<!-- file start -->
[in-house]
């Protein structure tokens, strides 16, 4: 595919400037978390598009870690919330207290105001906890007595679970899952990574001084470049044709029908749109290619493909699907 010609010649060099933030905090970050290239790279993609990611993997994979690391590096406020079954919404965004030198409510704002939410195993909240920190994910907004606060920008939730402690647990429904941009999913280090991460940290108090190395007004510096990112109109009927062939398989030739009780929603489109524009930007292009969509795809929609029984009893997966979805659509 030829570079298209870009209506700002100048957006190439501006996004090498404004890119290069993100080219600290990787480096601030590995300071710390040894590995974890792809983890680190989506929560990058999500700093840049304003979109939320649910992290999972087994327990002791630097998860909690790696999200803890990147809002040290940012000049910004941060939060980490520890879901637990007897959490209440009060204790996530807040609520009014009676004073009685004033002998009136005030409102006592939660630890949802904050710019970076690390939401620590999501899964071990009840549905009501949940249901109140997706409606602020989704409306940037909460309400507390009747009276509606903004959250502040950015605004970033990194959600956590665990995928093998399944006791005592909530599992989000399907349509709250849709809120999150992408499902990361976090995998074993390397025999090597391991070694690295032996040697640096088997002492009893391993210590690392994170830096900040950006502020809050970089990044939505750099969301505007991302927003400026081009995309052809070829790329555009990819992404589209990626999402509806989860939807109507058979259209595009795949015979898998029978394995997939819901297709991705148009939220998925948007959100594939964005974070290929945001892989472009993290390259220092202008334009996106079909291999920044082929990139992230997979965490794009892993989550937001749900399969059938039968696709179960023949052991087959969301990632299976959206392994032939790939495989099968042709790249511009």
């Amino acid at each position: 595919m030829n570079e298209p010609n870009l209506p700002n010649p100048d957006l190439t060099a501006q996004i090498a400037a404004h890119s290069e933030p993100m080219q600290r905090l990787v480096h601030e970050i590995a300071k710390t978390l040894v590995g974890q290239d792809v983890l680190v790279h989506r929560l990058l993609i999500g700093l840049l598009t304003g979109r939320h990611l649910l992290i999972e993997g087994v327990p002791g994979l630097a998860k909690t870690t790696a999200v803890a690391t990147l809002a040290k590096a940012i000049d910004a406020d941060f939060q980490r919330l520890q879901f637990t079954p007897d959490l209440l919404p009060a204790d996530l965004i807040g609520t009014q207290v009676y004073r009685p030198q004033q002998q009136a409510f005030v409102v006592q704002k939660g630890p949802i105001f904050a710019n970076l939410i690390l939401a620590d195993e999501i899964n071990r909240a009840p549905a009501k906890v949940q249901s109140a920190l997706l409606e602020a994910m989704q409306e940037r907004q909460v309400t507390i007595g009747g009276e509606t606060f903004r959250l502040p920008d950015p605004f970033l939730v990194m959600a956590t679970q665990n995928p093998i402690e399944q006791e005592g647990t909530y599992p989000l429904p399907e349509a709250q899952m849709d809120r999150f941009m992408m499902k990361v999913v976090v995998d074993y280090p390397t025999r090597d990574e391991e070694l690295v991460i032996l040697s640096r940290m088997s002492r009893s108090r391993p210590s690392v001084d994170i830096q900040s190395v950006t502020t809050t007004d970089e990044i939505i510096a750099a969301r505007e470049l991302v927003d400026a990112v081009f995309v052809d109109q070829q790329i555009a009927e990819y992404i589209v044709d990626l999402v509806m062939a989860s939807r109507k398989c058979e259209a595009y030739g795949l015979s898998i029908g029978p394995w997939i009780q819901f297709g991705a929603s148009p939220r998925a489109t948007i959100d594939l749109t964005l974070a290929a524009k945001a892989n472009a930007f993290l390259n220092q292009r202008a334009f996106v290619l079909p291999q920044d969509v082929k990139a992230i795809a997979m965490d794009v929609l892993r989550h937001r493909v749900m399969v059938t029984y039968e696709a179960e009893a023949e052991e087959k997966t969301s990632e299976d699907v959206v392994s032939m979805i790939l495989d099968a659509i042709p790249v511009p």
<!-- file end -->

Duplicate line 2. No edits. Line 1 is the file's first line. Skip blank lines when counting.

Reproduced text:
């Protein structure tokens, strides 16, 4: 595919400037978390598009870690919330207290105001906890007595679970899952990574001084470049044709029908749109290619493909699907 010609010649060099933030905090970050290239790279993609990611993997994979690391590096406020079954919404965004030198409510704002939410195993909240920190994910907004606060920008939730402690647990429904941009999913280090991460940290108090190395007004510096990112109109009927062939398989030739009780929603489109524009930007292009969509795809929609029984009893997966979805659509 030829570079298209870009209506700002100048957006190439501006996004090498404004890119290069993100080219600290990787480096601030590995300071710390040894590995974890792809983890680190989506929560990058999500700093840049304003979109939320649910992290999972087994327990002791630097998860909690790696999200803890990147809002040290940012000049910004941060939060980490520890879901637990007897959490209440009060204790996530807040609520009014009676004073009685004033002998009136005030409102006592939660630890949802904050710019970076690390939401620590999501899964071990009840549905009501949940249901109140997706409606602020989704409306940037909460309400507390009747009276509606903004959250502040950015605004970033990194959600956590665990995928093998399944006791005592909530599992989000399907349509709250849709809120999150992408499902990361976090995998074993390397025999090597391991070694690295032996040697640096088997002492009893391993210590690392994170830096900040950006502020809050970089990044939505750099969301505007991302927003400026081009995309052809070829790329555009990819992404589209990626999402509806989860939807109507058979259209595009795949015979898998029978394995997939819901297709991705148009939220998925948007959100594939964005974070290929945001892989472009993290390259220092202008334009996106079909291999920044082929990139992230997979965490794009892993989550937001749900399969059938039968696709179960023949052991087959969301990632299976959206392994032939790939495989099968042709790249511009």